sat 25/05/2024

First Person: Director Sir David Pountney on creating a new 'Masque of Might' from the music of Purcell | reviews, news & interviews

First Person: Director Sir David Pountney on creating a new 'Masque of Might' from the music of Purcell

First Person: Director Sir David Pountney on creating a new 'Masque of Might' from the music of Purcell

Launching Opera North’s Green Season with a climate sceptic as villain

Sir David Pountney in rehearsal for 'Masque of Might' with Robin Tebbutt, assistant director, to his leftAll images by Tom Arber for Opera North

Purcell came very early to me. When I was a chorister at St. John’s Cambridge “Jehova quam multi sunt” was a perennial favourite and we were thrilled by the evenings when George Guest brought in some string players to accompany Purcell’s verse anthems. These were special occasions. Then, since no management had the wit to invite me to direct Purcell, I finally engaged myself to direct The Fairy Queen at ENO.

That was very directly the genesis of Masque of Might which is being given its world premiere by Opera North tomorrow.

The Fairy Queen is like the other Purcell “masques” or “theatrical entertainments” in that it is much more like a variety show than an opera. Dance, spectacle and a random disregard for consistent narrative are the hallmarks of these charmingly unfocussed pieces. The Fairy Queen appears to have a spurious link to dramatic credibility via its connection to Shakespeare, but of course this link is not consistently followed through. Originally it had a vast amount of very tedious Dryden text, so faced with the choice of tedious Dryden or a mash-up of Shakespeare, I decided to do The Fairy Queen with absolutely no spoken text and let the bizarre juxtaposition of highly diverse Purcell numbers speak for itself. Curiously enough, the result was really rather successful.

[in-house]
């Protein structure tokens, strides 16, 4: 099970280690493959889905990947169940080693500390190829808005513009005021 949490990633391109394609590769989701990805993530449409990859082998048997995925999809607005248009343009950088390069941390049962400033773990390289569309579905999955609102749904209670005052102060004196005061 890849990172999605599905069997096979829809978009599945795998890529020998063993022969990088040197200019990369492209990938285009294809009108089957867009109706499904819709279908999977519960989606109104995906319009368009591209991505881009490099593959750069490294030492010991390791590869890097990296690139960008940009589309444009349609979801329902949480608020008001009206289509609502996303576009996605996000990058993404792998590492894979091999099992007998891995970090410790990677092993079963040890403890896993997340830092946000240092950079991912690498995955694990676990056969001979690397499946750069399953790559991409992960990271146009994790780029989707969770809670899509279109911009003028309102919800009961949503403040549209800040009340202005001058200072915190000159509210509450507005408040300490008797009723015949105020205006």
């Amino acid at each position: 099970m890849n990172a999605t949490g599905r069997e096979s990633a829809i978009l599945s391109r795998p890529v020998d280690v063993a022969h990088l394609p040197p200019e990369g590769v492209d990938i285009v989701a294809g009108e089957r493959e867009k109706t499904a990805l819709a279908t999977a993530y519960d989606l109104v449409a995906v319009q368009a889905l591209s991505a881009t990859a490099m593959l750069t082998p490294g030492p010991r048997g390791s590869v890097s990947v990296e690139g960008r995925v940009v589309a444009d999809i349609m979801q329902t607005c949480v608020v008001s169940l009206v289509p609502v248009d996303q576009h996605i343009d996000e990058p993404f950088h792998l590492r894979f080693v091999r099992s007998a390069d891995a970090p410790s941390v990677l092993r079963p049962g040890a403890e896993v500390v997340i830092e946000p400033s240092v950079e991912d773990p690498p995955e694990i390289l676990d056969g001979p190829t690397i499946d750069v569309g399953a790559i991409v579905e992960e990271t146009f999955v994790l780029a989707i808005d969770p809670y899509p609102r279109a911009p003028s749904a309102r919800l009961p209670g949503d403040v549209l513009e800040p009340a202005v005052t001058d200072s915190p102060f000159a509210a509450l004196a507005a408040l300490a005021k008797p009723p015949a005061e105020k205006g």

Fairy Queen ENOOf course, the indisputable fact is that, in the face of the zany dramatic chaos of the masque format, Purcell’s music, whether witty, colourful, ceremonial, reflective or exuberant, is sublime. After my relatively convincing Fairy Queen performance I thought, why not make a “new” Purcell masque – matching the vast reservoir of music he composed with a slightly more coherent dramatic form? Not an opera, still a masque, with dancing, entertainment and ceremony, but with a more engaging narrative line. Serendipitously, just at that moment a complete edition of all Purcell’s music came up for sale and I bought it – all 40 volumes!

In the following years I never had the time to do the vast amount of detailed work to create a new masque until, all of a sudden, Covid came along. My Ring in Chicago was aborted two weeks before it was complete, but I could now stay at home and piece together some Purcell. Chandos were very generous and sent me a complete set of Purcell discs so off I went, working my way through some 400+ tracks while my partner went quietly mad in the next room!

Initially, I was in search of a subject since I came to that side of the project with an open mind. Then I began, with total astonishment, to come across texts of such incredibly apocalyptic force that it seemed that Purcell had been addressing the catastrophe of climate change already back in the 1600s:

Beware O cursed land,